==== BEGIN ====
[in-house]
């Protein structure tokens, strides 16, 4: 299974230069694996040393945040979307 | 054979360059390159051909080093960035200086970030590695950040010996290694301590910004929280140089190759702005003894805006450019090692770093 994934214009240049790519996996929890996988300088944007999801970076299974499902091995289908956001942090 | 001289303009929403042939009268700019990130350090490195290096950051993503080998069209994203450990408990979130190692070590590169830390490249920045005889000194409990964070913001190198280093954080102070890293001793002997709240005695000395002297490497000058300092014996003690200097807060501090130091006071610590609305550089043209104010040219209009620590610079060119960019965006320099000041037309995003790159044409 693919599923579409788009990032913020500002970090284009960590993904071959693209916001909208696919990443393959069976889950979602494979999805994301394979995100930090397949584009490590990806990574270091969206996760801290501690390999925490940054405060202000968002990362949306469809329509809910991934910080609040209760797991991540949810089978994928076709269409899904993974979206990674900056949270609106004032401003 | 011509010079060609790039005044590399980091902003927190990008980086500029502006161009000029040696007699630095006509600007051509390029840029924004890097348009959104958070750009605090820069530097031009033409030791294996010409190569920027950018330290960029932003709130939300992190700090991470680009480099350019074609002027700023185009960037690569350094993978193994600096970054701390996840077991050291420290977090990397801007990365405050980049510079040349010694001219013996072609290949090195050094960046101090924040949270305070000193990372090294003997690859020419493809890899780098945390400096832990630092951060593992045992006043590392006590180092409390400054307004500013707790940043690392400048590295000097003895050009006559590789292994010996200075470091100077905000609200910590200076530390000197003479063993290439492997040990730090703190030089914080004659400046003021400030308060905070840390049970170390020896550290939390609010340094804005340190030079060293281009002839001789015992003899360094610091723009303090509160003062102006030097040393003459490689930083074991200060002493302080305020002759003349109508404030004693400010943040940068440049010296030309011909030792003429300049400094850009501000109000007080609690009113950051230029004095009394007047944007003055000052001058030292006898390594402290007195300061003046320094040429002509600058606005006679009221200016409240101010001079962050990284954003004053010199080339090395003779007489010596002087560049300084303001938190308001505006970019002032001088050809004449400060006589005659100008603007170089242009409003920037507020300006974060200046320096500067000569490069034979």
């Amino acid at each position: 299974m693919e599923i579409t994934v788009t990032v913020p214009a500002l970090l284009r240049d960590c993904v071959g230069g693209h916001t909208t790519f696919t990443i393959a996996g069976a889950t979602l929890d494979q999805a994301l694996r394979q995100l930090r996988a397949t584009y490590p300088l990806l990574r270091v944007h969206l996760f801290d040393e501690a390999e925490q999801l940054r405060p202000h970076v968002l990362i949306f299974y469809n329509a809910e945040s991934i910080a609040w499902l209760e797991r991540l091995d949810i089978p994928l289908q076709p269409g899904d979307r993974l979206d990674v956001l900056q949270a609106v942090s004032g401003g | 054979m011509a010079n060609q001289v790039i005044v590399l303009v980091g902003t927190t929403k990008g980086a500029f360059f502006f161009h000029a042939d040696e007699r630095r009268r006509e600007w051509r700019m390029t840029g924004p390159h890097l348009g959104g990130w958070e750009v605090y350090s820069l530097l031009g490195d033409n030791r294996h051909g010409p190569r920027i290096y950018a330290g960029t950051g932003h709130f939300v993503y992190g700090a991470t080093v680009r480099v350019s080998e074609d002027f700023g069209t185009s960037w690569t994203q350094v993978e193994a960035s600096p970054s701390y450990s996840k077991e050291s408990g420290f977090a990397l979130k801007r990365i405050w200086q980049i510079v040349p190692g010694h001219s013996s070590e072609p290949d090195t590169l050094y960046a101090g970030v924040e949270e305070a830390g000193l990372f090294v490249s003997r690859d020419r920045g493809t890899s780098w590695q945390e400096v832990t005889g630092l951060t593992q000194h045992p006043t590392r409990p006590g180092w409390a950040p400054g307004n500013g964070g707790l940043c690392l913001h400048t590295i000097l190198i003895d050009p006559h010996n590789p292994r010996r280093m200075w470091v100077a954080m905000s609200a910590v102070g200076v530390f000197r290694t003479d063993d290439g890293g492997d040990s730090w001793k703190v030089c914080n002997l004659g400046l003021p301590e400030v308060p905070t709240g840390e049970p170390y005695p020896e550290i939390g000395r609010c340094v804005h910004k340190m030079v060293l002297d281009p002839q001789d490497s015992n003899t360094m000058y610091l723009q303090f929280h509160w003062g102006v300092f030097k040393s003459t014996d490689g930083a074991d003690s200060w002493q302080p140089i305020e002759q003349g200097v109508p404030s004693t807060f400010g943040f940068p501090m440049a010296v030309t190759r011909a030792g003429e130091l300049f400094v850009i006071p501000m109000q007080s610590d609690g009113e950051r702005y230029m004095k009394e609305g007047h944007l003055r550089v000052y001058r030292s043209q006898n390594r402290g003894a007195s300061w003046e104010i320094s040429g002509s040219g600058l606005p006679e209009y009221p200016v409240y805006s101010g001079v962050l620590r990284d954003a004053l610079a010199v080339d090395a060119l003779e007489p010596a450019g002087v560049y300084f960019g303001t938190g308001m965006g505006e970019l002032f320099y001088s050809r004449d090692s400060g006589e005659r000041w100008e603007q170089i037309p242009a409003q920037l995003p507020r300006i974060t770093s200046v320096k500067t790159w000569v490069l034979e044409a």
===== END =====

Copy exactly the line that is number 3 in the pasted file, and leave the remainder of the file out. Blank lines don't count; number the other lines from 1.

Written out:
């Amino acid at each position: 299974m693919e599923i579409t994934v788009t990032v913020p214009a500002l970090l284009r240049d960590c993904v071959g230069g693209h916001t909208t790519f696919t990443i393959a996996g069976a889950t979602l929890d494979q999805a994301l694996r394979q995100l930090r996988a397949t584009y490590p300088l990806l990574r270091v944007h969206l996760f801290d040393e501690a390999e925490q999801l940054r405060p202000h970076v968002l990362i949306f299974y469809n329509a809910e945040s991934i910080a609040w499902l209760e797991r991540l091995d949810i089978p994928l289908q076709p269409g899904d979307r993974l979206d990674v956001l900056q949270a609106v942090s004032g401003g | 054979m011509a010079n060609q001289v790039i005044v590399l303009v980091g902003t927190t929403k990008g980086a500029f360059f502006f161009h000029a042939d040696e007699r630095r009268r006509e600007w051509r700019m390029t840029g924004p390159h890097l348009g959104g990130w958070e750009v605090y350090s820069l530097l031009g490195d033409n030791r294996h051909g010409p190569r920027i290096y950018a330290g960029t950051g932003h709130f939300v993503y992190g700090a991470t080093v680009r480099v350019s080998e074609d002027f700023g069209t185009s960037w690569t994203q350094v993978e193994a960035s600096p970054s701390y450990s996840k077991e050291s408990g420290f977090a990397l979130k801007r990365i405050w200086q980049i510079v040349p190692g010694h001219s013996s070590e072609p290949d090195t590169l050094y960046a101090g970030v924040e949270e305070a830390g000193l990372f090294v490249s003997r690859d020419r920045g493809t890899s780098w590695q945390e400096v832990t005889g630092l951060t593992q000194h045992p006043t590392r409990p006590g180092w409390a950040p400054g307004n500013g964070g707790l940043c690392l913001h400048t590295i000097l190198i003895d050009p006559h010996n590789p292994r010996r280093m200075w470091v100077a954080m905000s609200a910590v102070g200076v530390f000197r290694t003479d063993d290439g890293g492997d040990s730090w001793k703190v030089c914080n002997l004659g400046l003021p301590e400030v308060p905070t709240g840390e049970p170390y005695p020896e550290i939390g000395r609010c340094v804005h910004k340190m030079v060293l002297d281009p002839q001789d490497s015992n003899t360094m000058y610091l723009q303090f929280h509160w003062g102006v300092f030097k040393s003459t014996d490689g930083a074991d003690s200060w002493q302080p140089i305020e002759q003349g200097v109508p404030s004693t807060f400010g943040f940068p501090m440049a010296v030309t190759r011909a030792g003429e130091l300049f400094v850009i006071p501000m109000q007080s610590d609690g009113e950051r702005y230029m004095k009394e609305g007047h944007l003055r550089v000052y001058r030292s043209q006898n390594r402290g003894a007195s300061w003046e104010i320094s040429g002509s040219g600058l606005p006679e209009y009221p200016v409240y805006s101010g001079v962050l620590r990284d954003a004053l610079a010199v080339d090395a060119l003779e007489p010596a450019g002087v560049y300084f960019g303001t938190g308001m965006g505006e970019l002032f320099y001088s050809r004449d090692s400060g006589e005659r000041w100008e603007q170089i037309p242009a409003q920037l995003p507020r300006i974060t770093s200046v320096k500067t790159w000569v490069l034979e044409a």